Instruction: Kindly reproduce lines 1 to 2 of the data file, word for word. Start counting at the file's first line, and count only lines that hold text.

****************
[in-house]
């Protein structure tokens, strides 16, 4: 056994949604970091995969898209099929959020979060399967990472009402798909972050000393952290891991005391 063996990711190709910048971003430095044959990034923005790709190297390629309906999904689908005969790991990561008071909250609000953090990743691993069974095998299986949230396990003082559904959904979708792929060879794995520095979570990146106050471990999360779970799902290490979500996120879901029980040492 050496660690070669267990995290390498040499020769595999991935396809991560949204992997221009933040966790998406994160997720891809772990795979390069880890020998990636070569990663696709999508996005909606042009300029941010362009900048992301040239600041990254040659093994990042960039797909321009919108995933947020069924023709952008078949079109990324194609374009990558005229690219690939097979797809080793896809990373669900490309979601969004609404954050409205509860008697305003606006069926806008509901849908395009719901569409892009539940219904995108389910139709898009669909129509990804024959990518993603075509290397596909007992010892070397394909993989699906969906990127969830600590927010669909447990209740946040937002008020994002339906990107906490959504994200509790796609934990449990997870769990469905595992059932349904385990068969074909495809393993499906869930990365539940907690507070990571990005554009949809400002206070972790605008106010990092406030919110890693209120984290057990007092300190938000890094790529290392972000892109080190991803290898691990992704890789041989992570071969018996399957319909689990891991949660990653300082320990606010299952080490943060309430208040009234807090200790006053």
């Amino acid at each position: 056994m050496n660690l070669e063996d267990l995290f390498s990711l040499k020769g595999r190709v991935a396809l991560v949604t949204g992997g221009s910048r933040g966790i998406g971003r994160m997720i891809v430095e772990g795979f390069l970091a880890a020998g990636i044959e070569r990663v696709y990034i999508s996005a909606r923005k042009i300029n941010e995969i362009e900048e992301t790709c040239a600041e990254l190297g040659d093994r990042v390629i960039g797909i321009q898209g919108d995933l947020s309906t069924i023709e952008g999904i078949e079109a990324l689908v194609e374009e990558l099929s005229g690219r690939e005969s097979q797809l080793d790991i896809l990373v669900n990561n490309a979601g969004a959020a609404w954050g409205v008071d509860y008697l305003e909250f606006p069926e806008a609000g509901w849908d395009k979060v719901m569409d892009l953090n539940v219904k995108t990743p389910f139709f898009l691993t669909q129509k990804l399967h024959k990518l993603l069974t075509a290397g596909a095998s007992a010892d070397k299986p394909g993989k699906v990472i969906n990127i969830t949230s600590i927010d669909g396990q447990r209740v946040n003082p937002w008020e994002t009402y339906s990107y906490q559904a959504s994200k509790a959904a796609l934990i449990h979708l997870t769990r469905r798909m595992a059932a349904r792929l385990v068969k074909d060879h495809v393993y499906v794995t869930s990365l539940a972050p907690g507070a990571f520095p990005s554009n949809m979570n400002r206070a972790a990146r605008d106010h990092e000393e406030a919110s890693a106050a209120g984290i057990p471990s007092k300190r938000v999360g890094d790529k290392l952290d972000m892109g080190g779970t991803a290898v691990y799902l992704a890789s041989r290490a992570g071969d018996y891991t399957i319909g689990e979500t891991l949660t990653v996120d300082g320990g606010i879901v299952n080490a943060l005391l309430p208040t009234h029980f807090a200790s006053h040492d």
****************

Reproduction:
[in-house]
């Protein structure tokens, strides 16, 4: 056994949604970091995969898209099929959020979060399967990472009402798909972050000393952290891991005391 063996990711190709910048971003430095044959990034923005790709190297390629309906999904689908005969790991990561008071909250609000953090990743691993069974095998299986949230396990003082559904959904979708792929060879794995520095979570990146106050471990999360779970799902290490979500996120879901029980040492 050496660690070669267990995290390498040499020769595999991935396809991560949204992997221009933040966790998406994160997720891809772990795979390069880890020998990636070569990663696709999508996005909606042009300029941010362009900048992301040239600041990254040659093994990042960039797909321009919108995933947020069924023709952008078949079109990324194609374009990558005229690219690939097979797809080793896809990373669900490309979601969004609404954050409205509860008697305003606006069926806008509901849908395009719901569409892009539940219904995108389910139709898009669909129509990804024959990518993603075509290397596909007992010892070397394909993989699906969906990127969830600590927010669909447990209740946040937002008020994002339906990107906490959504994200509790796609934990449990997870769990469905595992059932349904385990068969074909495809393993499906869930990365539940907690507070990571990005554009949809400002206070972790605008106010990092406030919110890693209120984290057990007092300190938000890094790529290392972000892109080190991803290898691990992704890789041989992570071969018996399957319909689990891991949660990653300082320990606010299952080490943060309430208040009234807090200790006053």